Position fixed vs position sticky
position: fixed has been a staple of CSS for a long time now, and it’s served us well. More recently, we’ve been treated with
Both of them are really similar but there are some important differences. In this post, we’ll be looking at the differences, as well as the use cases for each.
The differences between
position: fixed generally means fixed to the viewport*. You tell it where to position itself, and it stays there as the user scrolls. It is out of the flow of the rest of the document.
- There are some edge cases where it isn’t fixed to the viewport. This can be a real pain if you run into the issue, though I think it’d be somewhat rare. The MDN outlines them if you are interested. Hit me up on Twitter if you can think of a possible benefit or use case!
On the other hand,
sticky scrolls along like anything else until it reaches the offset that you set. At that point, it acts like it’s
There is a catch though, it must stay within it’s containing block (it’s parent)! Once that containing block scrolls off the page, it leaves with it.
That can cause some problems, but when you know how to use it properly, can open up some doors.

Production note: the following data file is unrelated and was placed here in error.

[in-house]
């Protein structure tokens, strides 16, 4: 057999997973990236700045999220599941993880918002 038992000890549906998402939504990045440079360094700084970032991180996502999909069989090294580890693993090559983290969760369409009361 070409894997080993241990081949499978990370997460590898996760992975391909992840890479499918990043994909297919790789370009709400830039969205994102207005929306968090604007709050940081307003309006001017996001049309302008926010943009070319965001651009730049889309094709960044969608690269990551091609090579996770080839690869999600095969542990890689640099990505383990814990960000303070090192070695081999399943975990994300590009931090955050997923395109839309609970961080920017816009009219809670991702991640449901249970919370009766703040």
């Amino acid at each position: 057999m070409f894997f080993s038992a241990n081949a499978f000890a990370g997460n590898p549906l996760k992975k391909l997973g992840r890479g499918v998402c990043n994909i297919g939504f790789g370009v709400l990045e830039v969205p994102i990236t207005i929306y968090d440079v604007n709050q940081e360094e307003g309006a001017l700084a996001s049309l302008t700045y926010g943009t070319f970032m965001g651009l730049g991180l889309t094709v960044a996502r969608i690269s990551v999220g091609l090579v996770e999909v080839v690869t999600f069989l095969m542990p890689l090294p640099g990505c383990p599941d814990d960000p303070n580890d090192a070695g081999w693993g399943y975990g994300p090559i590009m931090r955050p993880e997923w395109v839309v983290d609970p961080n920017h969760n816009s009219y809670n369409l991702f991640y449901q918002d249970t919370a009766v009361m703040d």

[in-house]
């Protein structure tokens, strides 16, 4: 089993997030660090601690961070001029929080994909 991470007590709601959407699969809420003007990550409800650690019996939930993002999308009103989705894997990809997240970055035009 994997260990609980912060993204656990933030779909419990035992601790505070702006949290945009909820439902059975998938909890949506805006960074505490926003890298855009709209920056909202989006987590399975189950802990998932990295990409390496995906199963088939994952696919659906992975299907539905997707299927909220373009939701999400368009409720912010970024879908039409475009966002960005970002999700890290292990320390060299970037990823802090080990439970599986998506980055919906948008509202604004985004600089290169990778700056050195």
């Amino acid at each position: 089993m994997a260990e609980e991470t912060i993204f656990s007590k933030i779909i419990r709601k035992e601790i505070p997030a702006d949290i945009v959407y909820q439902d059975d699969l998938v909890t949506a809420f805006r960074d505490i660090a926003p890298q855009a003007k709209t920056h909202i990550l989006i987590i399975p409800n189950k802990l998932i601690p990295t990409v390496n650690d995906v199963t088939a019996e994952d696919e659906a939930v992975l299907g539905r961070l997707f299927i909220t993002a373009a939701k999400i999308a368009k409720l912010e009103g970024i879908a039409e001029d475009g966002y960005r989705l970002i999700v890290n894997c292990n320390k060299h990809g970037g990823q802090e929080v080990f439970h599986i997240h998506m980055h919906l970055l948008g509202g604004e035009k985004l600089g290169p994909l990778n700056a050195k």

Here are both of them in action, which should help clarify the differences.
When to use
So with that in mind, we want to use fixed when it must always be on the same place on the page at all times. It simply doesn’t move.
Be careful with
fixed though. Using it takes that element out of the document flow. Visitors to your page can see it, but as far as the rest of the content on the page is concerned, it isn’t there.
That means it can potentially cover some elements, hiding them from view. Sometimes it’s not a big deal on desktop, but when you hit mobile and screen real-estate is limited, this can cause problems.
When to use
You’ll want to use
Keep in mind that it stays within its parent, so once the parent scrolls off, it’s gone. This isn’t an issue if the parent is the
body, but the rest of the time you might not get the effect you are after.